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From: Laurent Desnogues <Laurent.Desnogues@ar...>  20060321 09:03:46

> > int main(void){ > > double d =3D 1.0; > > double i =3D 1.0; > > > > for(; i < 100000000; i +=3D 1.0){ > > d =3D d * i; > > d =3D 1.0; > > } > > } This test is dumb, the multiplication is removed :) If you enable optimizations only a double add and a double comparison will remain. On top of that, depending on the kind of task doubles are not needed, floats are enough. Laurent  IMPORTANT NOTICE: The contents of this email and any attachments are = confidential and may also be privileged. If you are not the intended = recipient, please notify the sender immediately and do not disclose the = contents to any other person, use it for any purpose, or store or copy = the information in any medium. Thank you. 
From: Craig Hughes <craig@gu...>  20060321 09:16:25

On Mar 21, 2006, at 1:03 AM, Laurent Desnogues wrote: >>> int main(void){ >>> double d = 1.0; >>> double i = 1.0; >>> >>> for(; i < 100000000; i += 1.0){ >>> d = d * i; >>> d = 1.0; >>> } >>> } > > This test is dumb, the multiplication is removed :) > If you enable optimizations only a double add and a > double comparison will remain. > > On top of that, depending on the kind of task > doubles are not needed, floats are enough. Actually, looking at the generated code with objdump, it's pretty clear that since the value of d is never referenced, it basically just optimized more or less the whole thing inside the loop away. C 
From: Craig Hughes <craig@gu...>  20060321 09:22:44

On Mar 21, 2006, at 1:16 AM, Craig Hughes wrote: > On Mar 21, 2006, at 1:03 AM, Laurent Desnogues wrote: > >>>> int main(void){ >>>> double d = 1.0; >>>> double i = 1.0; >>>> >>>> for(; i < 100000000; i += 1.0){ >>>> d = d * i; >>>> d = 1.0; >>>> } >>>> } >> >> This test is dumb, the multiplication is removed :) >> If you enable optimizations only a double add and a >> double comparison will remain. >> >> On top of that, depending on the kind of task >> doubles are not needed, floats are enough. > > Actually, looking at the generated code with objdump, it's pretty > clear that since the value of d is never referenced, it basically > just optimized more or less the whole thing inside the loop away. Doing this instead: int main (void) { double d = 1.0; double i = 1.0; for (; i < 100000000; i += 1.0) { d = d * i; } printf("Result is: %f\n",d); } yields: # time ./mult Result is: inf Command exited with nonzero status 15 real 0m 54.74s user 0m 54.39s sys 0m 0.00s and: int main (void) { double d = 1.0; double i = 1.0; for (; i < 100000000; i += 1.0) { d = d * i; d = d / i; } printf("Result is: %f\n",d); } (in case exceeding inf causes mults to just shortcircuit at some point) yields: # time ./mult Result is: 1.000000 Command exited with nonzero status 20 real 1m 50.60s user 1m 49.76s sys 0m 0.01s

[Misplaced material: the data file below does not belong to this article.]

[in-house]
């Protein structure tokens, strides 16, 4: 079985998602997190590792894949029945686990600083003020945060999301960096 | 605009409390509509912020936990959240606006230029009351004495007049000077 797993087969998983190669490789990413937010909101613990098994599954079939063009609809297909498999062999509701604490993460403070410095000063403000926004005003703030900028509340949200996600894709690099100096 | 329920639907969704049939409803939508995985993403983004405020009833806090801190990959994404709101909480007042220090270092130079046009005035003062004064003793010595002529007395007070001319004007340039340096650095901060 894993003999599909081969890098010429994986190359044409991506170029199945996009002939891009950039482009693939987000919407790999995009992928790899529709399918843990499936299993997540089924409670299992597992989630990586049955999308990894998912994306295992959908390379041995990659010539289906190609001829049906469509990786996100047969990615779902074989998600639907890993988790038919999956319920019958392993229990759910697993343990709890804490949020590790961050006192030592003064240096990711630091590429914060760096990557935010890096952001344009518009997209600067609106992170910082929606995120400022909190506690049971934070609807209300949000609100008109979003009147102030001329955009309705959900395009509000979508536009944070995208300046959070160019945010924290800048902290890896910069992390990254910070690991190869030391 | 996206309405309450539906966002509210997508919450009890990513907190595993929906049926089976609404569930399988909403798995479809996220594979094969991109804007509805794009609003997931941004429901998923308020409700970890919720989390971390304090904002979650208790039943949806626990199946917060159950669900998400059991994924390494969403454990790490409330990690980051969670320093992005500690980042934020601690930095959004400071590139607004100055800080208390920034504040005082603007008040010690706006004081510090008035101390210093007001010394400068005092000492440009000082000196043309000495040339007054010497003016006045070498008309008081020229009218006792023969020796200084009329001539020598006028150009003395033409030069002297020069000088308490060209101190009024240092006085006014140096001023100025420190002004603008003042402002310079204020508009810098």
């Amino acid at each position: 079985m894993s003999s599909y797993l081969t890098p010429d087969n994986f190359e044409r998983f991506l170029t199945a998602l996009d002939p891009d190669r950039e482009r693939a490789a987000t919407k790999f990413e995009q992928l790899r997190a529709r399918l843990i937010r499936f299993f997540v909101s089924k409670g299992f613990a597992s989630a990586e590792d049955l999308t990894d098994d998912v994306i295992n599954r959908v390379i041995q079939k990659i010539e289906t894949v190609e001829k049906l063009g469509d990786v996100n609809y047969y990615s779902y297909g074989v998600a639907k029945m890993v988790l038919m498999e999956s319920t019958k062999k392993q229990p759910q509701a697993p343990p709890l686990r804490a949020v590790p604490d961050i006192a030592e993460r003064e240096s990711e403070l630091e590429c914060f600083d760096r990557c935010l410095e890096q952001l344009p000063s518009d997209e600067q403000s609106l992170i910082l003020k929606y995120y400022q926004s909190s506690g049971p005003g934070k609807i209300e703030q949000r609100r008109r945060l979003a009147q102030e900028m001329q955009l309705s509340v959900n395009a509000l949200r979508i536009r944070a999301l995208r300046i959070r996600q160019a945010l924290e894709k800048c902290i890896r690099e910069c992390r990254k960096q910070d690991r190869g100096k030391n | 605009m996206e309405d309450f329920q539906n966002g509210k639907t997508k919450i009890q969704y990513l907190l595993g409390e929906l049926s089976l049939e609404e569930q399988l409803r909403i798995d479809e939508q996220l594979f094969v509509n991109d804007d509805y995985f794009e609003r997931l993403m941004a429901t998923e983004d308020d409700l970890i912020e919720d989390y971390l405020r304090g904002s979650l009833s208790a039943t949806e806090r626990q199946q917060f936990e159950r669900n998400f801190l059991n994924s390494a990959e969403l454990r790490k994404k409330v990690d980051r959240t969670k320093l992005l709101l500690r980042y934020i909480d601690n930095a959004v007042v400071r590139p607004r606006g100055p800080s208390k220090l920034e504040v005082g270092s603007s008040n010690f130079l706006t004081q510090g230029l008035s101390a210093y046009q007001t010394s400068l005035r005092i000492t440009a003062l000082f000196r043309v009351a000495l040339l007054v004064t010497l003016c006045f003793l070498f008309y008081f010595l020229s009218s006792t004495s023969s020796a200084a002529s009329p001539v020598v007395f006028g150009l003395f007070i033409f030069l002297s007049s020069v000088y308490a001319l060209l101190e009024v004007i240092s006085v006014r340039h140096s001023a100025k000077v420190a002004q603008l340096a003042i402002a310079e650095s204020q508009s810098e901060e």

From: Mark Goldman <bitshifter@gm...>  20060321 20:43:56

Thank you very much, I appreciate you taking the time to look at this for m= e. > >> This test is dumb, the multiplication is removed :) > >> If you enable optimizations only a double add and a > >> double comparison will remain. I didn't actually expect it to be compiled with optimization, I guess I should have specified that :) > >> On top of that, depending on the kind of task > >> doubles are not needed, floats are enough. I understand in many cases floats are enough, however the control code that I am implementing actually does need the precision in most cases. I know that all benchmarks are wrong in general, however in my case 90% of the time is spent doing double maths so this particular case is of use to me. > > Actually, looking at the generated code with objdump, it's pretty > > clear that since the value of d is never referenced, it basically > > just optimized more or less the whole thing inside the loop away. > > Doing this instead: > > int > main (void) > { > double d =3D 1.0; > double i =3D 1.0; > > for (; i < 100000000; i +=3D 1.0) > { > d =3D d * i; > } > printf("Result is: %f\n",d); > } > > yields: > > # time ./mult > Result is: inf > Command exited with nonzero status 15 > real 0m 54.74s > user 0m 54.39s > sys 0m 0.00s > > and: > > int > main (void) > { > double d =3D 1.0; > double i =3D 1.0; > > for (; i < 100000000; i +=3D 1.0) > { > d =3D d * i; > d =3D d / i; > } > printf("Result is: %f\n",d); > } > > (in case exceeding inf causes mults to just shortcircuit at some point) > yields: > > # time ./mult > Result is: 1.000000 > Command exited with nonzero status 20 > real 1m 50.60s > user 1m 49.76s > sys 0m 0.01s Thank you, Craig, for rerunning the tests. I appreciate it. mdg